Re-evaluating Adoption: Validating the Local

This article was written after the scandalous kidnapping of Chadian children by a dubiously named French NGO Arche de Zoë. It examines a current view of adoption removed from the false mythological framework of family creation and analyzes it from an economic and political perspective.


This perception focuses solely on the unique instance of adoption as beneficent act; viewed only by itself, out of context, this is perhaps an inarguable truth. Yet individual adoption is deceptively marketed and packaged around this humanistic aspect. It mistakenly pre-supposes a globally valid nuclear family, as well as a concept of third-world deliverance coming in individual doses from the developed regions of the world; it extols the child as now “better off”, or “lucky”, or “chosen”. It depicts adoption as better than nothing, and proclaims that little can be done on an individual level to change the global situation. Adoption can thus be seen to fulfill certain needs of dominant global culture, not just those of parents wishing to start a family, and focuses on children who are (perhaps ideally) least capable to speak for themselves.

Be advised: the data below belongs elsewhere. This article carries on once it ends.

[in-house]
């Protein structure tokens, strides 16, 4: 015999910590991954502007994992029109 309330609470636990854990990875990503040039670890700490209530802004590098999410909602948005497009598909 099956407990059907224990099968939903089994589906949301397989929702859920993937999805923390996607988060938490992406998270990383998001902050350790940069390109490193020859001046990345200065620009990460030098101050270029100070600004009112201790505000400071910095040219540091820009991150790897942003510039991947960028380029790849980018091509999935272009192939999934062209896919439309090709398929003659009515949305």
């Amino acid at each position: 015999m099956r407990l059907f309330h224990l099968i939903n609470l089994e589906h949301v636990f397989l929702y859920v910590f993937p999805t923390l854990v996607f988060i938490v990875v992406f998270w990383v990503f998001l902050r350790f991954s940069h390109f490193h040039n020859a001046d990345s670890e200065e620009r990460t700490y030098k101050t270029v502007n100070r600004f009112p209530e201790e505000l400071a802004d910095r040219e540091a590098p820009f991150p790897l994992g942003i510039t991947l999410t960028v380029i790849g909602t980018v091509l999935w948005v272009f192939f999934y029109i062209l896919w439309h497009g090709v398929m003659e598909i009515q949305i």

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About Daniel Drennan ElAwar

Adoptee, rematriated.
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